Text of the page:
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LXQt 0.9 Released, Now Requires Qt5 & KDE Frameworks 5

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  • grok
    replied
    Operations will also be much more secure once a new OS is spawned to establish a TCP connection or to answer a HTTP request, and then shutdown/deleted once the task has been serviced.

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  • grok
    replied
    Originally posted by bitman View Post
    From Lennart's blog post i got an impression he wants chroot on steroids. I see no elegance if we will have to have 10x of every basic lib for 10 distros we want to run software from.
    BUT you can statically link everything and then use 10x instances of everything in containers and VMs, and then deduplicate it all back (or use the copy-on-write differential snapshots). Isn't that marvelous?

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  • GreatEmerald
    replied
    Originally posted by bitman View Post
    From Lennart's blog post i got an impression he wants chroot on steroids. I see no elegance if we will have to have 10x of every basic lib for 10 distros we want to run software from.
    That would happen without standardisation. With it, you could have library sets not duplicated. Say, all Debian derivatives could use the same library sets. Or at least all Ubuntu derivatives (they have the same release cycle, after all).

    But yes, in general I agree that it's not quite as elegant as never having to keep several library sets, but then again that would just add the option to do so, not make it a requirement.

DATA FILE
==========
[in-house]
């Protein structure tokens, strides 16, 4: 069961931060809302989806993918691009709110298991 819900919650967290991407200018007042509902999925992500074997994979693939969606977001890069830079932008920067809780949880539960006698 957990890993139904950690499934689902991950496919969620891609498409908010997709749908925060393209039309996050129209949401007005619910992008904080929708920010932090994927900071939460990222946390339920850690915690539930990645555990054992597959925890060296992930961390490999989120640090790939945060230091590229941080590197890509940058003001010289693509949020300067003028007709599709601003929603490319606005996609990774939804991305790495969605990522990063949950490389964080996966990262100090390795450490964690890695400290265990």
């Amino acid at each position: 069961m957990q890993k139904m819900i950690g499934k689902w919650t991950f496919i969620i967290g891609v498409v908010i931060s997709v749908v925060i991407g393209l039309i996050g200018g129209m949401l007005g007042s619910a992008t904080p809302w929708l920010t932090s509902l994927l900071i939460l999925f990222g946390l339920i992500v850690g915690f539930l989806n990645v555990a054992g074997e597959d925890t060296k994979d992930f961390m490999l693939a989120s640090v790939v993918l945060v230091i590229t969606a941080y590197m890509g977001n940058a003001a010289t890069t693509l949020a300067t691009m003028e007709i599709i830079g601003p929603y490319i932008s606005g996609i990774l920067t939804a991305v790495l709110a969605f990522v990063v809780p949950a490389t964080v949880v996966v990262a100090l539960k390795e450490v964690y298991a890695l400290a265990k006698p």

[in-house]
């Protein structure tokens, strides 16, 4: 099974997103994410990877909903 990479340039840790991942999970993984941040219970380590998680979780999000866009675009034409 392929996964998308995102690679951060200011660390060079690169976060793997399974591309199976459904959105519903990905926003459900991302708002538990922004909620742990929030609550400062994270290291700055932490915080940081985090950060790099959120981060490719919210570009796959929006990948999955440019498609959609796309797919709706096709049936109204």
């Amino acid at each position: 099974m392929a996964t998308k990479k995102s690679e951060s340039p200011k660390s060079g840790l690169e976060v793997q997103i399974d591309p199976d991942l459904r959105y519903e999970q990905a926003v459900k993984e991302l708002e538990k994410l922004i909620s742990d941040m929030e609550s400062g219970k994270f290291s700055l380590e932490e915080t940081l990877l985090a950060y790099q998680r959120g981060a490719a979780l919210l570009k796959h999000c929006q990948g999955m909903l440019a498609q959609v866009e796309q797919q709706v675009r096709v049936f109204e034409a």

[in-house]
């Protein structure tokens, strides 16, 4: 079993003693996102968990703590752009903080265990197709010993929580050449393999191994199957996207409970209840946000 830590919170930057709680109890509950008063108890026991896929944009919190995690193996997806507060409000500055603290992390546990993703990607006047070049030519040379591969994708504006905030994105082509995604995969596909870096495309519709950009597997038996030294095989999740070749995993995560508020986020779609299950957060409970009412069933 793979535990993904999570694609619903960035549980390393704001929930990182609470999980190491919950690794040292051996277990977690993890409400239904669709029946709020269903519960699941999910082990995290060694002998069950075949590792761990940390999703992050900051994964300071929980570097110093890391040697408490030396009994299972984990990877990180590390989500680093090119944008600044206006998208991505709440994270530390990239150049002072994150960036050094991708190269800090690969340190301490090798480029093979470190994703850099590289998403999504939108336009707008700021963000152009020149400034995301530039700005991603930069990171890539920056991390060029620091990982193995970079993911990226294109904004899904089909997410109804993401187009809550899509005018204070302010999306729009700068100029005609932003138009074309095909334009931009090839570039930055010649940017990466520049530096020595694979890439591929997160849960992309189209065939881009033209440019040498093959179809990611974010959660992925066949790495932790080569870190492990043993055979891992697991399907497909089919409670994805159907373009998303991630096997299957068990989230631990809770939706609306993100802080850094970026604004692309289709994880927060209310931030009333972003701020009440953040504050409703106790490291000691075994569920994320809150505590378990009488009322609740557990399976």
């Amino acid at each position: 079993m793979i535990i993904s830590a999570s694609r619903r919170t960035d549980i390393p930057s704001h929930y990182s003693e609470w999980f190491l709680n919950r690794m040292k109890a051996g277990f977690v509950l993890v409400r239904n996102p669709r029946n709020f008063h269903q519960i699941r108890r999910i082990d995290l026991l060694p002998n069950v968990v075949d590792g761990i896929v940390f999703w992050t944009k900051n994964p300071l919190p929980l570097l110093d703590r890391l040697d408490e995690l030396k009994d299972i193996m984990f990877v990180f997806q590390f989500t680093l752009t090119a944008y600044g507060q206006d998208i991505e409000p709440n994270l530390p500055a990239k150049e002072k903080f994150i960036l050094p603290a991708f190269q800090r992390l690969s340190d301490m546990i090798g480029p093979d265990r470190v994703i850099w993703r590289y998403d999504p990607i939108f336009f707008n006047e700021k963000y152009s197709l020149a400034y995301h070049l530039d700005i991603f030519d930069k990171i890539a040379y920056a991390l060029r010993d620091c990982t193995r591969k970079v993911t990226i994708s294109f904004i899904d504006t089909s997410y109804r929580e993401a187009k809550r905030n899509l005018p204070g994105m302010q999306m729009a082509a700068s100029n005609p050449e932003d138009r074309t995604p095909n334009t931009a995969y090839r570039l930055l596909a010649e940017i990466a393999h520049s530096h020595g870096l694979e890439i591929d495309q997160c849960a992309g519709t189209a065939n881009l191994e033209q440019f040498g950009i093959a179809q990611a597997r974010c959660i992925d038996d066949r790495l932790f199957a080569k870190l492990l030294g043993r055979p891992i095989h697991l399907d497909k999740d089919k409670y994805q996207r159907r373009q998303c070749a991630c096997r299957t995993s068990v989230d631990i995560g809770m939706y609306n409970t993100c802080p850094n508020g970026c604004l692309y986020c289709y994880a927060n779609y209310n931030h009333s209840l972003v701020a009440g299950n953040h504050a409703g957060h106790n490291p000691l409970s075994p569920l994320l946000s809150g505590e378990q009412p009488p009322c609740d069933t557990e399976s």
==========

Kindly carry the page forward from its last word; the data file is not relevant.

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  • bitman
    replied
    Originally posted by GreatEmerald View Post
    That's about what the systemd devs are pushing for.
    From Lennart's blog post i got an impression he wants chroot on steroids. I see no elegance if we will have to have 10x of every basic lib for 10 distros we want to run software from.

    Leave a comment:


  • drSeehas
    replied
    Originally posted by pininety View Post
    ... Have it in the hands of a Benevolent dictator for life? Like BSD? ...
    Dictator for life???
    You can choose at least between FreeBSD, NetBSD, OpenBSD and DragonflyBSD.

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  • grok
    replied
    Originally posted by bitman View Post
    <rant>
    People do not know what they want? Ofc they do! They want their apps XYZ to work so they can do their thing. Also they want same software run next time they upgrade system. Without having them to redownload/reinstall/recompile stuff. Developer part of the world want to easily target platform with reasonable backwards compatibility. Meaning build software once and have it run on all reasonably new distros in case of linux. Say distros released within last 5 years.
    I want to chat on MSN (using of course any client other than the microsoft one) but microsoft pulled the plug on it all. Crap.
    And of course every other people is in the failbook cabbal. So, I use my computer to communicate with people I don't know rather than people I know as I could do too a decade ago.
    That built-in IM program that launched on start up with Windows was brilliant. It would be cool that such an IM program would be pushed on users, but with modern security on it (hell, I should be able to give a throw-away long random number to connect with some random dude or babe). And remember, a computer comes with a keyboard not a webcam or mic.

    Sorry if I'm going off-topic but you have it right, users want to do things (very often it's "I want to watch a movie", or for old people "I want to read and send e-mail"). Sometimes the ability to use a particular app is needed, sometimes not (e.g. if the chess game changes but it's a chess game with a non-crappy UI, that will do)

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  • pininety